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Mount St. Helens erupted on May 18, 1980. A cloud of hot rock and gas surged northward from its collapsing slope. The cloud devastated more than 500 square kilometers of forests and lakes. The effects of Mount St. Helens were well documented
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and gas surged northward from its collapsing slope. The cloud
devastated more than 500 square kilometers of forests and
lakes. The effects of Mount St. Helens were well documented
with geophysical instruments. The origin of the eruption is not
well understood. Volcanic explosions are driven by a rapid
expansion of steam. Some scientists believe the steam comes
from groundwater heated by the magma. Other scientists
believe the steam comes from water originally dissolved in the
magma. We need to understand the source of steam in
volcanic eruptions. We need to determine how much water the
When sentence openers do not vary, the sentences do not seem to connect
Mount St. Helens erupted on May…
In minutes, the mountain emitted…
Recently, debate has arisen...
Although the exact time of the eruption surprised scientists, evidence had been collected...
To understand the eruption, we have to...
collapsing, the mountain emitted a cloud of hot rock and gas.
In minutes, the cloud devastated more than 500 square
kilometers of forests and lakes. Although the effects of the
eruption were well documented, the origin is not well
understood. Volcanic explosions are driven by a rapid
expansion of steam. Recently, debate has arisen over the
source for the steam. Is it groundwater heated by magma or
water originally dissolved in the magma itself? To understand
the source of steam in volcanic eruptions, we need to
determine how much water the magma contains.
Varying sentence openers enlivens the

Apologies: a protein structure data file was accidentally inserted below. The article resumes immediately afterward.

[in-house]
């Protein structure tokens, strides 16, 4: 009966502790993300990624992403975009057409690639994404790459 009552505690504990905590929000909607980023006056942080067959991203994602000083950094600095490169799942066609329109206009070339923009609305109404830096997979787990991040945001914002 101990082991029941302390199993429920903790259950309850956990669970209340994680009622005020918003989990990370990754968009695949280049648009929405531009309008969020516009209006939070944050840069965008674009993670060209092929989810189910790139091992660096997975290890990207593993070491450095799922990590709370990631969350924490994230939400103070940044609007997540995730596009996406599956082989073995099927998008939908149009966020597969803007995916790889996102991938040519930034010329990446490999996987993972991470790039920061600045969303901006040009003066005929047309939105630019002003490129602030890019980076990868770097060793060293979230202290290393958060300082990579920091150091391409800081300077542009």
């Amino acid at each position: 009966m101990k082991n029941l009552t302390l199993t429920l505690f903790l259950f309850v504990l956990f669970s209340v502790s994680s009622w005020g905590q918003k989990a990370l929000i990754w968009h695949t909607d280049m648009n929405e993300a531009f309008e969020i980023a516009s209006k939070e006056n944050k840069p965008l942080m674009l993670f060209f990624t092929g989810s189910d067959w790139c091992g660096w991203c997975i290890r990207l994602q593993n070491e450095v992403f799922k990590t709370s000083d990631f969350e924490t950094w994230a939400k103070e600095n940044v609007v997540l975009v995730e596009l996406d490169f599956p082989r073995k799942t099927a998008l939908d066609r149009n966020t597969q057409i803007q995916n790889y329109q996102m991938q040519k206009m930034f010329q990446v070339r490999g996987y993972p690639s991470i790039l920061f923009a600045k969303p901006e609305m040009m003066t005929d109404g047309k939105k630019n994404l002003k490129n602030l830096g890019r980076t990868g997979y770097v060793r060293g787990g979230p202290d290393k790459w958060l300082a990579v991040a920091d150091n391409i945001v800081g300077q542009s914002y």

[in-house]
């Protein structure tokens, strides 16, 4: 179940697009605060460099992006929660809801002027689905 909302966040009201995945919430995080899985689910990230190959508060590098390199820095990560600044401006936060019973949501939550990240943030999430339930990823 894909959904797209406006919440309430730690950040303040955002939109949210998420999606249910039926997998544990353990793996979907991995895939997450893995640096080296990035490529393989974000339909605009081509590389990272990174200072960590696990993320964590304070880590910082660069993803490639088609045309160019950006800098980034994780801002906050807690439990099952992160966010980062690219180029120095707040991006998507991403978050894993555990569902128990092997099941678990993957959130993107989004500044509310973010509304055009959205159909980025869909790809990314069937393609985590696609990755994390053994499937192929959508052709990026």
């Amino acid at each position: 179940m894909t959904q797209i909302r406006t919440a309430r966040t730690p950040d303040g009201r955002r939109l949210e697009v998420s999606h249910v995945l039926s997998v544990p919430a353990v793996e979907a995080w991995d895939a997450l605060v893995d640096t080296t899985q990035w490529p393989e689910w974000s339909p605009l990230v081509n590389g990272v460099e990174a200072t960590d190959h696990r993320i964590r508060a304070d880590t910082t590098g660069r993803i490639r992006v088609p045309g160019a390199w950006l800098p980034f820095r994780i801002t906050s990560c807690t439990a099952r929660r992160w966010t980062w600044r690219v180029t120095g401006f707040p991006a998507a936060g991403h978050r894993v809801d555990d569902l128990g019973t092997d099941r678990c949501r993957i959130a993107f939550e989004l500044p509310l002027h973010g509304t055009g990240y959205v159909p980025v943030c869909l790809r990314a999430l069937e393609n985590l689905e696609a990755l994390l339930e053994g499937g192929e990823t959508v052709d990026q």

writing and allows connections.
The more muddled the original, the more revisions are needed to streamline it
In our study, we examined
the electrical breakdown of
nitrogen in uniform fields.
For these experiments, the
electrode gap distances
were typical (1 mm), while
the pressures were
relatively high (760 torr).
At high pressures (760 torr)
and typical electrode gap
distances (1 mm), the
electrical breakdown of
nitrogen was studied in
Download from WebCT the excerpt from Pilsik Choi’s dissertation.
Three questions to ask of every manuscript
• Do I understand it?
• Do I believe it?
• Do I care?
Skim the paper. What is the "intellectual plot-line" of the article?
While reading the manuscript, ask yourself,
• Is the research question or objective clearly stated?
• Is the research question interesting and important?
• Is the work original? Has it missed the literature?
• Is the work valid?
• Are the conclusions supported by the data?
• Is the work well presented?
• Is there a fatal flaw?
• Should the journal publish the work?
• Head any separate documents with the paper’s title and
other identifying information.
• Begin with a brief outline of the paper.
• Say something nice about the paper.
• Major comments then minor comments. Number them. Don’t submit handwritten edits on the margins of the paper.
• Stick to what you know.
• Don’t get personal or make disparaging comments. Reserve tough-love for cover letter to the editor.
• Be courteous and constructive.
• Don’t allow the best to be the enemy of the good.
• Make a recommendation.
There are no bad authors, just bad manuscripts.
Steve Shugan, Editor in Chief, Marketing Science